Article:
International Ice Hockey Federation

Women put to test in Sochi

Women put to test in Sochi

Russia hosts Canada for exhibition games in Olympic venue

Published 08.01.2014 21:53 GMT+4 | Author Martin Merk
Women put to test in Sochi
The Russian and Canadian players pose for a joint team photo at Shayba Arena during their camp in Sochi. Photo: Kristopher Young / Hockey Canada Images
It’s not your typical ice hockey atmosphere in Sochi, Russia’s Black Sea resort that will host the 2014 Olympic Winter Games, at this time of the year.

With temperatures still going up to 25°C, there are usually two types of people visiting the city these days: tourists enjoying the resort hotels and beaches and then those coming in the build-up process leading to the Olympics.

The almost 50 ladies assembling at the Shayba Arena wore different helmets than the hordes of workers at the Olympic areas of the Adler district. It was the women’s national teams of host Russia and defending Olympic champion Canada who hit the ice at the arena that will host most games of the Olympic women’s ice hockey tournament next February.

It was the first international games in Sochi since the 2013 IIHF Ice Hockey U18 World Championship that put the two excellent Olympic ice hockey venues to a test last April.

Both teams have high ambitions. Canada aims for the fourth straight Olympic gold in women’s ice hockey, but the players know they will have serious competition. Most notably from the U.S. that won gold in four of the last five Women’s World Championships, most recently 2013 in the Canadian capital of Ottawa.

Both North American teams centralize their teams to be best prepared for the Olympic challenge, but also Russia’s women’s national team is on a rise. More funds have been invested in the women’s hockey program in recent years and the team replied with a bronze medal at the last Women’s Worlds after a sixth-place finish in 2012 – their second medal and their first since 2001.

The Russians prepare under better conditions nowadays and the players are paid for their job on the team and with their clubs. A realistic goal in Sochi is to win a medal and after the recent results, this doesn’t seem to be too far-fetched.

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“The Russian women’s team has improved a lot lately, we clearly see the result of the work they put into the game,” said Team Canada coach Dan Church. “They are physical on the ice and they have a lot of energy. There is of lot of talent in their team.”

While the Russians may dream of medals, they are closer to the bronze than to any other colour. The hierarchy in women’s hockey has had movements in most regions of the 36-team IIHF Women’s World Ranking since Vancouver 2010, but the top-two positions remain in North American hands. The scores from Sochi confirm the status-quo.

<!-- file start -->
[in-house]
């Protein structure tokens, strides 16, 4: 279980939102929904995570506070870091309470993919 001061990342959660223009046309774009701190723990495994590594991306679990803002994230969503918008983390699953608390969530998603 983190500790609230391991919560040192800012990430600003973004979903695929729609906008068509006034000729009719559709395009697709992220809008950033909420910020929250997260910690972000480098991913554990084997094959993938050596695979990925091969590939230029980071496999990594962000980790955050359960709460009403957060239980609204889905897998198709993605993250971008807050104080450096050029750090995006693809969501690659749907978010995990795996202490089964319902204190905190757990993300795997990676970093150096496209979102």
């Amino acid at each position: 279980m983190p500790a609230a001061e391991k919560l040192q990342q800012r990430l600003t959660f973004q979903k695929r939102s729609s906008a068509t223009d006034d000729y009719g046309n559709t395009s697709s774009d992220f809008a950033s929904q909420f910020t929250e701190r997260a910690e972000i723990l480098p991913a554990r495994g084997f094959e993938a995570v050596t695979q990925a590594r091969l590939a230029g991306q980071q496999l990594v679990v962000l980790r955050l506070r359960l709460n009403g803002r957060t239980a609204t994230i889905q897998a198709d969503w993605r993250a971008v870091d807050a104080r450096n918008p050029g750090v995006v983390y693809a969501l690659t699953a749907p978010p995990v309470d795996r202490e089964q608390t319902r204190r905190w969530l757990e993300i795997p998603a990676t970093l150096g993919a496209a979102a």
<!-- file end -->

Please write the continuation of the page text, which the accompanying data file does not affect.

The score of the first game was tight in the first period with the only goal coming from Canada’s Natalie Spooner. Shortly after the break, Jocelyne Larocque and Meghan Agosta-Marciano made it 3-0 and before the next intermission, Canada held a 4-1 lead after goals from Meaghan Mikkelson and Yekaterina Lebedeva, who scored Russia’s only goal on a 5-on-3 power-play. Spooner added two more goals for a hat trick and a 6-1 win.

Also the second game was only close in the opening stages. Russia’s captain Yekaterina Smolentseva cut the Canadian lead to 2-1 midway through the game but eventually Canada overpowered the host in a 9-1 victory. Eight different players scored for Canada with Jennifer Wakefield contributing with a pair.

Both teams will play in different groups at the Olympics so the spirit was good in Sochi where the teams even had time for a joint team photo after the exhibition.

Former world-class player Alexei Yashin was on the tribune to watch the Russian women’s team he joined as the GM last season.

“It’s a sure thing that we would have liked different results, but I’m convinced that it’s good for us to play against strong opponents and Canada is the strongest team even if they didn’t win World Championship gold,” said Yashin.

“In the first game our players showed good hockey and fought hard in the Canadian zone but our rivals turned out to be more experienced and skilful.”

Russia will continue with a calendar denser than usual. In October they will host Germany for three games, play club teams in the United States end of November and participate in tournaments in Örebro, Sweden (December) and Füssen, Germany (January) before the immediate Olympic preparation which will feature an exhibition game against Japan.

For the Canadian players it was the start of intense months. Church wanted to bring his team together and to use the opportunity to make it familiar with the venue and environment in Sochi.

The North American teams will prepare with their centralized teams mostly on their continent. Canada will play six more games this month after returning to Calgary and seven in October, mostly against midget teams.

Canada, the U.S., Finland and Sweden will also play a Four Nations Tournament in Lake Placid, USA, 5-9 November.

Team USA recently came together for a team-building camp in San Diego, California and will now focus on preparing on the ice including four games against Canada and the tournament games against Finland and Sweden. The team will primarily train in Bedford, Massachusetts, and it has the same goal like their Canadian rivals: gold.


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